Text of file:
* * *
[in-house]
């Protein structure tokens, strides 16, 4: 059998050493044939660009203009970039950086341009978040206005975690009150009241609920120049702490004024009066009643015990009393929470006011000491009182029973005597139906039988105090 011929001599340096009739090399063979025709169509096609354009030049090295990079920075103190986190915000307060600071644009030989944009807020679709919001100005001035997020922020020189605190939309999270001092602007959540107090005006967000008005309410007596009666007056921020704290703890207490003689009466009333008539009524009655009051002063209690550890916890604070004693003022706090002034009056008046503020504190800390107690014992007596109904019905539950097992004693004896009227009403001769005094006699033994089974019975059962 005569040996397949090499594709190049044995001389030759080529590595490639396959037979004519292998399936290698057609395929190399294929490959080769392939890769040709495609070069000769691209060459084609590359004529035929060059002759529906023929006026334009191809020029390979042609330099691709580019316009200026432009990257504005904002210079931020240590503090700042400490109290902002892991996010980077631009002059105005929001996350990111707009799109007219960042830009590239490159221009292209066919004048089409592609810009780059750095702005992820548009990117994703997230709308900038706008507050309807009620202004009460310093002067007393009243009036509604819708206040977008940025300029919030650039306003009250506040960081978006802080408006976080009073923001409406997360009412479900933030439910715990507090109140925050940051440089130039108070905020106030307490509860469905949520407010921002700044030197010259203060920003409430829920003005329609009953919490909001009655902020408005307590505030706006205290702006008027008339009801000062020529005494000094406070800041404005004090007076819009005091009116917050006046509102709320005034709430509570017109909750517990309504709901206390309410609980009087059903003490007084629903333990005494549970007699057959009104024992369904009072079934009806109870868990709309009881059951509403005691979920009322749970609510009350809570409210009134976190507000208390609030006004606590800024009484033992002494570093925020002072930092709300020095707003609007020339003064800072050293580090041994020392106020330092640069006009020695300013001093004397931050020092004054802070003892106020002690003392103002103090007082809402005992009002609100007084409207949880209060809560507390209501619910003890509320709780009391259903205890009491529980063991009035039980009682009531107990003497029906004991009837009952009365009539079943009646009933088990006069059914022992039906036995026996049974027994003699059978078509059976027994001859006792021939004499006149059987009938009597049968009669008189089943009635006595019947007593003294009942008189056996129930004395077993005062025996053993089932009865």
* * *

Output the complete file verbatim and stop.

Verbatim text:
[in-house]
């Protein structure tokens, strides 16, 4: 059998050493044939660009203009970039950086341009978040206005975690009150009241609920120049702490004024009066009643015990009393929470006011000491009182029973005597139906039988105090 011929001599340096009739090399063979025709169509096609354009030049090295990079920075103190986190915000307060600071644009030989944009807020679709919001100005001035997020922020020189605190939309999270001092602007959540107090005006967000008005309410007596009666007056921020704290703890207490003689009466009333008539009524009655009051002063209690550890916890604070004693003022706090002034009056008046503020504190800390107690014992007596109904019905539950097992004693004896009227009403001769005094006699033994089974019975059962 005569040996397949090499594709190049044995001389030759080529590595490639396959037979004519292998399936290698057609395929190399294929490959080769392939890769040709495609070069000769691209060459084609590359004529035929060059002759529906023929006026334009191809020029390979042609330099691709580019316009200026432009990257504005904002210079931020240590503090700042400490109290902002892991996010980077631009002059105005929001996350990111707009799109007219960042830009590239490159221009292209066919004048089409592609810009780059750095702005992820548009990117994703997230709308900038706008507050309807009620202004009460310093002067007393009243009036509604819708206040977008940025300029919030650039306003009250506040960081978006802080408006976080009073923001409406997360009412479900933030439910715990507090109140925050940051440089130039108070905020106030307490509860469905949520407010921002700044030197010259203060920003409430829920003005329609009953919490909001009655902020408005307590505030706006205290702006008027008339009801000062020529005494000094406070800041404005004090007076819009005091009116917050006046509102709320005034709430509570017109909750517990309504709901206390309410609980009087059903003490007084629903333990005494549970007699057959009104024992369904009072079934009806109870868990709309009881059951509403005691979920009322749970609510009350809570409210009134976190507000208390609030006004606590800024009484033992002494570093925020002072930092709300020095707003609007020339003064800072050293580090041994020392106020330092640069006009020695300013001093004397931050020092004054802070003892106020002690003392103002103090007082809402005992009002609100007084409207949880209060809560507390209501619910003890509320709780009391259903205890009491529980063991009035039980009682009531107990003497029906004991009837009952009365009539079943009646009933088990006069059914022992039906036995026996049974027994003699059978078509059976027994001859006792021939004499006149059987009938009597049968009669008189089943009635006595019947007593003294009942008189056996129930004395077993005062025996053993089932009865």